• Select Generic ES8266 module board
  • Upgrade the shield firmware with the gateway code

Set switch 3:off 4:off

Open the IDE Serial Monitor

Reset the shield with the ESP-RST push button

You must see messages on the monitor starting with "EEPROM initialization" "Initialization completed"....

It is time to do the configuration

Step 5: Let's Do the Gateway Configuration

When downloading the gateway code for the first time, the ESP8266 Eeprom will be initialized with the default values. You will see this kind of messages "set parameter: x size: yy"

You can find these values inside the code definition of paramValue. Of course you can change these default values before downloading the code but you can also set your configuration by command later. This is better if you plan to have multipe gateway ans keep only one version of code.

Use the monitor serial port to send command (set to NL and CR).

As SSID is not currently defined wait for "Could not connect to yoursecondssid retry:5"

Then a scan of WIFI will automatically start

It is time to set your SSIDs with the following commands:

  • SSID1=yourchoice1
  • PSW1=yourpsw1
  • SSID2=yourchoice2
  • PSW2=yourpsw2
  • SSID=1 (to choose which SSID to start with)
  • RestartWifi

After a few seconds you can check the connection with the command "ShowWifi". You must see the IP address the gateway got from your DNS server. If it is the case it is time to go further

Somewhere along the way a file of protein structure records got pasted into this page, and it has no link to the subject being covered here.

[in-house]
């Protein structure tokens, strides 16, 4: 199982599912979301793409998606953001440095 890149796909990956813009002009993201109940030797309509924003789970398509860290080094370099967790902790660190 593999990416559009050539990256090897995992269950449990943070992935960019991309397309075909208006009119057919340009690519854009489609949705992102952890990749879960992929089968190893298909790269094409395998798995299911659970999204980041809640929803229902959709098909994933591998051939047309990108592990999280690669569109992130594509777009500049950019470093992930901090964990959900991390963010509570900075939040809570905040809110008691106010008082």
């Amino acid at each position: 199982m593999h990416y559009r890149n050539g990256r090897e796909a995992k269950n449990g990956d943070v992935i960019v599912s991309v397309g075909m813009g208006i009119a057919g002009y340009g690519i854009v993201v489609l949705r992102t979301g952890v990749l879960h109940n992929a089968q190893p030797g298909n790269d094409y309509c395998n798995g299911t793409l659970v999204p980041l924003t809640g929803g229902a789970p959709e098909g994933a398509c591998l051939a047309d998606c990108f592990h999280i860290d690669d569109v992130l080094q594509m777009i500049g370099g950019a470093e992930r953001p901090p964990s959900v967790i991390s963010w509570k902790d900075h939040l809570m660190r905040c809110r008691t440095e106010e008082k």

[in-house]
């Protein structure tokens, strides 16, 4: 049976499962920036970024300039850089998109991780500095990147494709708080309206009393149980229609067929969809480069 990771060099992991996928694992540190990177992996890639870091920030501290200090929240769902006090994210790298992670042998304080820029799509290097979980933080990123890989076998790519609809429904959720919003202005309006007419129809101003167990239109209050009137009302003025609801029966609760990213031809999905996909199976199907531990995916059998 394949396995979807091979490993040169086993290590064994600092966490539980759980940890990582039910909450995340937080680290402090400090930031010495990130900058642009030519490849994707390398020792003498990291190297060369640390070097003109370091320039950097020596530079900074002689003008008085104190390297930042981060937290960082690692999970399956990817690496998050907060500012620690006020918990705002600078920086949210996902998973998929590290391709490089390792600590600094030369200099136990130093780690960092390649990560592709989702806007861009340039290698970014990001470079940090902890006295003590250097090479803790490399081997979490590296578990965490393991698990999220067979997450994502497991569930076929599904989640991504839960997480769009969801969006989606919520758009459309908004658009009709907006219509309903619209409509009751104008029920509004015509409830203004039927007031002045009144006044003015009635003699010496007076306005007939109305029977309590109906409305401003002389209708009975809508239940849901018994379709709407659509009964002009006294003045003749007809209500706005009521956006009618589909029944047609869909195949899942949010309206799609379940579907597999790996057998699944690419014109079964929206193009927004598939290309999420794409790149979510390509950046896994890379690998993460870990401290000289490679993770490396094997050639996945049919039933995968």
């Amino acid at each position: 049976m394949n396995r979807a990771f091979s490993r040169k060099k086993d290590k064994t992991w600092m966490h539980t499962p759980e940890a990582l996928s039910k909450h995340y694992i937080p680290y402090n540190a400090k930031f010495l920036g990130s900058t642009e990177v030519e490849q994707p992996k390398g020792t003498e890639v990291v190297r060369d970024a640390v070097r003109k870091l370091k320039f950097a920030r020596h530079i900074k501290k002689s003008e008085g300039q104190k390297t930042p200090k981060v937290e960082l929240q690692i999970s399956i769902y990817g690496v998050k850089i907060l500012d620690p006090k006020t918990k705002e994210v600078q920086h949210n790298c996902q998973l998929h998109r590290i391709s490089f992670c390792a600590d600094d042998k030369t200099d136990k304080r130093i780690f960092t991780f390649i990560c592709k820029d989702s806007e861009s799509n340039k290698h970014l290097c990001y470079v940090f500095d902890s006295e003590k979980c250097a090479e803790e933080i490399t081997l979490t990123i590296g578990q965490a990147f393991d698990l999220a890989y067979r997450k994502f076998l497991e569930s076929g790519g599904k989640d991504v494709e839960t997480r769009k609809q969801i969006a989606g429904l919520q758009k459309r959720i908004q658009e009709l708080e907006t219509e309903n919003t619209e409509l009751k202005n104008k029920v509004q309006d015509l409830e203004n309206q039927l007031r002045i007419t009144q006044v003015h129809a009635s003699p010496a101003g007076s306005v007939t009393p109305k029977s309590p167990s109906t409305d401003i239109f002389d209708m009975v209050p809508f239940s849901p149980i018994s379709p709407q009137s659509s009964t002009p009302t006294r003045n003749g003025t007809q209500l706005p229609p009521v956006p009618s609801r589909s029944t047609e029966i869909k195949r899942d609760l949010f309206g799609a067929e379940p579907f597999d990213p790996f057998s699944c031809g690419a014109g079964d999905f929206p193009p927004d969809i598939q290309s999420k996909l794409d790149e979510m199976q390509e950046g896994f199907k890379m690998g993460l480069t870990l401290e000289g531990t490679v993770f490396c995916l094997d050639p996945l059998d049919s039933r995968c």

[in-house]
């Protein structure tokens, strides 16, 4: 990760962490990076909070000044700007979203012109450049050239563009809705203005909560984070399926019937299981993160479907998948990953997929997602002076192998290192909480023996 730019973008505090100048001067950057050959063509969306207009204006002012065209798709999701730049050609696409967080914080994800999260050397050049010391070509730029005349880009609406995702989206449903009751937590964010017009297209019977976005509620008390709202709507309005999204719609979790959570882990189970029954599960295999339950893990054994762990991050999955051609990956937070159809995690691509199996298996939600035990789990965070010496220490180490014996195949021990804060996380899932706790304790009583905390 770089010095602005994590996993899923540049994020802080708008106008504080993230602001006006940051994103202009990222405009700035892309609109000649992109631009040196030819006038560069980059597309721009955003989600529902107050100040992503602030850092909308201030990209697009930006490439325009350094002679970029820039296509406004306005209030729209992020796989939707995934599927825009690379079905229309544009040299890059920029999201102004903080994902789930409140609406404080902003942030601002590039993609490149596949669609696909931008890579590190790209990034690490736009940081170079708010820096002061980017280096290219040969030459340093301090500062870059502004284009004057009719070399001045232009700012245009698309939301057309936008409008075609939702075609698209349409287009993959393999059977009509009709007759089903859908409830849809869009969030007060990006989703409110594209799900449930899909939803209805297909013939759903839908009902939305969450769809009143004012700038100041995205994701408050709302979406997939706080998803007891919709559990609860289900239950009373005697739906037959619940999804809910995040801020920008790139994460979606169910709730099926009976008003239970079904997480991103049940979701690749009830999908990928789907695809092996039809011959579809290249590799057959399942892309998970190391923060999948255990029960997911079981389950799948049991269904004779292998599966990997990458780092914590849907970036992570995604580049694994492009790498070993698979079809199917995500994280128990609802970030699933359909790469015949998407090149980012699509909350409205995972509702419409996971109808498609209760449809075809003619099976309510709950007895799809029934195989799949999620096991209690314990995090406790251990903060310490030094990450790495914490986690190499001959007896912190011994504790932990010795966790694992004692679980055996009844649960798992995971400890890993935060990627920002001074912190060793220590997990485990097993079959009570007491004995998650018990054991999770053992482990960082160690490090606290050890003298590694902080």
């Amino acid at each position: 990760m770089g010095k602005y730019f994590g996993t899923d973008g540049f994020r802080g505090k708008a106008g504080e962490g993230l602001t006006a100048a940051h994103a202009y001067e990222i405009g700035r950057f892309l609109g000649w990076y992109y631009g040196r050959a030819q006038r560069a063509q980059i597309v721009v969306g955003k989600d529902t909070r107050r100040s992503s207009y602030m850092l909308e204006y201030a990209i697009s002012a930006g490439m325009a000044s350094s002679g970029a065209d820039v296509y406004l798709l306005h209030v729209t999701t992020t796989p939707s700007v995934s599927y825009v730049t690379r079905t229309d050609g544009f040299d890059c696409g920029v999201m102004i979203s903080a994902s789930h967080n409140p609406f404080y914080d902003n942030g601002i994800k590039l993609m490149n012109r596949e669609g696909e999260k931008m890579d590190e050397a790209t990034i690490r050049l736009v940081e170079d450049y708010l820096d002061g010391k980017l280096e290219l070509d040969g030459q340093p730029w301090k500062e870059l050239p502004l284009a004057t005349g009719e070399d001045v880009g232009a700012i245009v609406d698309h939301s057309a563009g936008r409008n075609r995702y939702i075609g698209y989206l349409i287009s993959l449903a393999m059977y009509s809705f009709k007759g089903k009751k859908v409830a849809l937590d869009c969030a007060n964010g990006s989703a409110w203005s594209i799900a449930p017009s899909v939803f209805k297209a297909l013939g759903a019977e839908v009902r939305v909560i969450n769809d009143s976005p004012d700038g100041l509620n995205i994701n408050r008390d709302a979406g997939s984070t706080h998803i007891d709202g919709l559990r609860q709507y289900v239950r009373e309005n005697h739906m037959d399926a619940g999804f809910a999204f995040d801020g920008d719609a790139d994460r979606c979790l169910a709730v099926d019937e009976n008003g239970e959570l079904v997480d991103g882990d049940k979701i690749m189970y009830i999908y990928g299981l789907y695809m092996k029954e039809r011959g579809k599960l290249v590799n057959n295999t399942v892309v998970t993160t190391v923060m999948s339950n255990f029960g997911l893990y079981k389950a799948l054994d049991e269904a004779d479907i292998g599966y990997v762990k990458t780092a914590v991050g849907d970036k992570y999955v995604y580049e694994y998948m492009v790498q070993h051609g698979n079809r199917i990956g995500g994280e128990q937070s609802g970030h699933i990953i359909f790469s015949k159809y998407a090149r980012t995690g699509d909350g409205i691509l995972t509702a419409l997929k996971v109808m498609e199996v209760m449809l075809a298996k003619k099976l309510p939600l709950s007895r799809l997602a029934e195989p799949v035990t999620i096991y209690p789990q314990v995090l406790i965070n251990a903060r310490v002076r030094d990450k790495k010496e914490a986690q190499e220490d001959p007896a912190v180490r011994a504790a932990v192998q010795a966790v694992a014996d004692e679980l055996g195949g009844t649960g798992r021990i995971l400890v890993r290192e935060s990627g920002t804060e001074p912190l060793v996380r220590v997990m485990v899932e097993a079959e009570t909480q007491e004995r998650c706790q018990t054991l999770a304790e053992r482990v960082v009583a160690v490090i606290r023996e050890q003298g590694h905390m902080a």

It's time to define your IP server address by entering the 4 subaddresses (server that will run the Java test code). For instance:

  • "IP1=192"
  • "IP2=168"
  • "IP3=1"
  • "IP4=10"

By send an empty command you will see all the supported commands that you can use later to fit your requirements. All the parameters values are stored in Eeprom and need a reboot to be taken into account.

Remove the configuration wire

The shield is now running as a gateway

Step 6: Download the Arduino Code Example

First download the main Arduino code there on GitHub

Then download the Arduino code this commands definition and this serial link code into your librairies

Then open the main code with a new Arduino IDE

Set the shield Switch 1 and 2 off to free the Arduino serial link 0 for USB connection

Reset the shield

Connect the FTDI wires to the Mega Serial 2 (TX FTDI to RX Mega and so on)

Start a new Arduino IDE (or a TTY tool) , connect the FTDI Usb and start to monitor the serial link

Upload the Arduino code inside the Mega

Set the shield Switch 1 and 2 on to connect the Arduino serial link 0

Reset the shield

You must see this message "start usb print" on monitor

Step 7: Let's Do the Server Side !

The server example is a Java program that you can download here on GitHub

Just run it and look at the Java console and look at the FTDI monitor

You will see data exchanges between server and Arduino

Step 8: To Go Further

This Arduino code example is based on a framework part of my home automation infrastructure.

If you are interested in this infrastructure, let me know. I will publish sources.

If you just want to use the gateway you can simplify the Arduino code.

After having developp and test your code on a Arduino Mega, you can easily replace it by a Uno !

On top of that you can connect a wire between Arduino GPIO 7 and ESP8266 GPIO 5 if you want your Arduino to check the Wifi connection